Marjo lingered a moment longer, feeling like she should say something else. A crazy thought. All she wanted to do was put as much distance between herself and Paul Clermont as possible.
Dinner last night with him had actually been fun, when they weren’t sparring like Tyson and Holyfield. Maybe it was just him fighting her every step of the way with the opera house, but every time she looked at Paul Clermont, he ignited a spark inside her that she’d thought had long ago gone out. “Well, I have to get to work,” she said, but her feet didn’t move.
“Where do you work? From what I saw, there’s only about five businesses here.”
“The Savoy Funeral Home. If you follow the road through town and up to the left, you’ll see it over by the church and the cemetery. It’s been in my family forever.” She shrugged. “Guess I just followed family tradition.”
“Do you do the embalming?”
It was a natural question, and one she’d been asked a hundred times before. “Not so much now. I’m the funeral director so I do most the planning and detail things. Henry Roy is our undertaker and he does the embalming. Gabriel helps him. I learned how to embalm, even did it for a while when I was younger. I mean, when you grow up with it, it’s just natural to help out. I remember when Gabriel and I were little, we’d help dress the bodies.”
“It was at first,” she admitted and fell into place beside Paul as he began to walk along the edge of the water, “but, down here especially, you learn that death is simply part of life. There are a hundred different Cajun superstitions around death, but by and large, we see it simply as part of the cycle.”
“Like the bayou,” he said, pointing towards the olive green water, teeming with life and edged by death in the trees that hadn’t been able to survive among the crowded banks. Yet, together, it created a picture of beauty.
“So, was funeral work your life’s ambition?”
“No, not even close,” she said, laughing, enjoying this respite from a day that had been filled with the very detail work she hated. “When I was a kid, I had this crazy idea that I could be a singer.”
“So why didn’t you do it?” He grinned. “No natural rhythm?”
“It was just impractical. I had…” she glanced back in the direction that Gabriel had gone, “responsibilities.”
Paul had never known that kind of life. The only person he’d ever answered to had been himself. He looked at Marjo and saw the woman beside him with new eyes. Apparently, there was a lot more to her story than he had thought at first glance.
That didn’t mean he was considering a truce, maybe more of a demilitarized zone, here, along the banks of the bayou. They walked along the natural path formed by the water’s edge and leading through the ten acres that made up the land of the bed and breakfast. Occasionally, Paul would see an alligator skimming along the surface, showing little more than his eyes and looking more like a log than a predator. “You were right, this place is different from any other I’ve ever seen.”
“If you stay here too long, it’ll grow on you. And if you stand in one place too long, the Spanish moss will grow on you, too.” She smiled, the kind of smile that Paul knew would linger in his mind, stay with him all day. “I can’t imagine living anywhere else.”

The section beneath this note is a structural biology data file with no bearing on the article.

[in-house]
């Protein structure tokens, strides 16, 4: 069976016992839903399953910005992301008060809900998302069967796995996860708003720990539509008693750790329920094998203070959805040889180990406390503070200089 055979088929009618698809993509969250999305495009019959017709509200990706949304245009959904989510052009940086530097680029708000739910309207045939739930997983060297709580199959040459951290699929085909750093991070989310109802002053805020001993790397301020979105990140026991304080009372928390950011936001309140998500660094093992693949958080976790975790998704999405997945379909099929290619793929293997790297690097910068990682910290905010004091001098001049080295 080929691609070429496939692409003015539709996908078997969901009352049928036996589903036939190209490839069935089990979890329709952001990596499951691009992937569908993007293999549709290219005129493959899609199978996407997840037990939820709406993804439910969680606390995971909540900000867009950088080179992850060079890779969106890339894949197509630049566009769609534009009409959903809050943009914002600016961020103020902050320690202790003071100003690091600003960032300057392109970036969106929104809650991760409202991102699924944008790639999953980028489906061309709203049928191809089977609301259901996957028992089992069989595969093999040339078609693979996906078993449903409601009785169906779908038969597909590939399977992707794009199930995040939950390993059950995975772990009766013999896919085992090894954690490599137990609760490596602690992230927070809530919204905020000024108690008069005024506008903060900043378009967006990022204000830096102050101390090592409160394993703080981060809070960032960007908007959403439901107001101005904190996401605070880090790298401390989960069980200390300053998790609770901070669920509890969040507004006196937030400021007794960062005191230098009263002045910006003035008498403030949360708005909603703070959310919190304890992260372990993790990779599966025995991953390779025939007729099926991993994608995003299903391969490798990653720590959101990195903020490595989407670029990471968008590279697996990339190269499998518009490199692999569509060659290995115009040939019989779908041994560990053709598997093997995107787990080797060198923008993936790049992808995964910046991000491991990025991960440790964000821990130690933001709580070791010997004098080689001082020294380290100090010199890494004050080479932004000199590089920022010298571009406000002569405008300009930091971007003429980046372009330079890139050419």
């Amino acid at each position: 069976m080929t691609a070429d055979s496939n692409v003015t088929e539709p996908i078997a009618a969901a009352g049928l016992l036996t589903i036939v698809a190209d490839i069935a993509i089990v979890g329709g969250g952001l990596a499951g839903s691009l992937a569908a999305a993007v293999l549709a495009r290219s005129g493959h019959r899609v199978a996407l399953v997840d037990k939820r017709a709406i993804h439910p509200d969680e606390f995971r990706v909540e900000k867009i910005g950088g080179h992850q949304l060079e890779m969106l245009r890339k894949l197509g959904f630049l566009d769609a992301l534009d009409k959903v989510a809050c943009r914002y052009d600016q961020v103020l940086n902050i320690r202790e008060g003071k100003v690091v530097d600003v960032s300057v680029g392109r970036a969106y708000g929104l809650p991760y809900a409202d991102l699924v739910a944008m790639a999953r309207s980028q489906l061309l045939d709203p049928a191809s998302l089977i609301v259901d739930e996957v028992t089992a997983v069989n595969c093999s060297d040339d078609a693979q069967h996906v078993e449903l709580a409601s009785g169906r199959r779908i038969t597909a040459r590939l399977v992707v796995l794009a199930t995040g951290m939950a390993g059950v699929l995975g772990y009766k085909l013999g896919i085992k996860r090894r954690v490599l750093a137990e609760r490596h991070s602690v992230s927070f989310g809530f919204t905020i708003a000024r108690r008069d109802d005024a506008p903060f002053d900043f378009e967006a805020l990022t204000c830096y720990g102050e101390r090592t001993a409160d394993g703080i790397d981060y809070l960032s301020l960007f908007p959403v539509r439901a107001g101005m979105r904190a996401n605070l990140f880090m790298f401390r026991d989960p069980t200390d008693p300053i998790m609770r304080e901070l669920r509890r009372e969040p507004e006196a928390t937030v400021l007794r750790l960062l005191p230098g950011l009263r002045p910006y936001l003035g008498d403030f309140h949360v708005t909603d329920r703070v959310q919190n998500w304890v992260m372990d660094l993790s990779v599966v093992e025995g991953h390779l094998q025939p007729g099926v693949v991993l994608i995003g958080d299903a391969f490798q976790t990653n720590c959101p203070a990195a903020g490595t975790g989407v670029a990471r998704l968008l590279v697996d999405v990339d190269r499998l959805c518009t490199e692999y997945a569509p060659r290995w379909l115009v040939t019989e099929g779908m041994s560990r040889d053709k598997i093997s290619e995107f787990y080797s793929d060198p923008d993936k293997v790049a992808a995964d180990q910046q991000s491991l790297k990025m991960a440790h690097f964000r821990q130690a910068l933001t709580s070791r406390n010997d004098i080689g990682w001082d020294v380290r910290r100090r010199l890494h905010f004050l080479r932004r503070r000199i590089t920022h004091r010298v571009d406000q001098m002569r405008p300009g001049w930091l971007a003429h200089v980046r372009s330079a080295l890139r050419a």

“I can’t imagine living anywhere, period. Putting down roots isn’t exactly my forte. I used to own a house, back when I was married, but that didn’t last long.”
“The home ownership or the marriage?”
“Both.” He didn’t seem to want to discuss it any further than that, so she let the subject drop.
They reached a thick stand of trees, which gave them two optionspick through the foliage to continue the walk or stop and turn around. Marjo turned around at the same time Paul did, but in doing so, ended up turning right into him. The connection sent an immediate jolt of attraction through her, something that sent her reeling. It wasn’t that she’d never been attracted to a man before, she’d just never felt it that instantly or that strong.
She stopped. He stopped. He gazed down at her, a slight, tempting grin on his face. “Sorry,” he said.
“No, I’m sorry. I wasn’t looking where I was going and“
“It’s okay,” Paul said, touching her lips with a fingertip.
She inhaled, parting her lips as she did, nearly kissing his finger. He watched her mouth open, his gaze intent and serious.
And then, in the space of an instant, he leaned down, brushed his lips lightly against hers, in a touch so gentle it was more tease than anything else. He drew back, a centimeter, maybe two, waiting for her to react. To slap him, she was sure, but the part of her that had thought he was the enemy five minute ago seemed to have deserted her, overtaken by her own hormones.
She leaned forward, and then, her lips were on his, his mouth gaining ground, and they were kissing, a hot, frenzied kiss, the kind that came about on the spur of the moment, drawn purely by want and nothing else. Fire ignited her nerve endings, singing through her body, stirring parts of her that had been quiet for so long. Too long. For one amazing, senseless minute, she kissed him, reveling in the touch of his hands on her cheeks, the powerful feel of his body against hers.
A bullfrog let out a loud, groaning belch, the sound a stark reminder of where she was.
And who she was with.
Marjo jerked back. “That shouldn’t have happened.”
“You’re right. I’m sorry. I just“ He cut off the sentence, leaving her to wonder what he was about to say. He’d just lost his head? He’d just thought she was someone else, or he’d just been using the kiss as a way to convince her selling the Indigo Opera House was a good idea?
“I’ve really got to go.” Then, before she could do something really stupid, like kiss him again, Marjo turned on her heel and headed to work.
The one benefit of working with dead people all dayit effectively killed all thoughts of romance.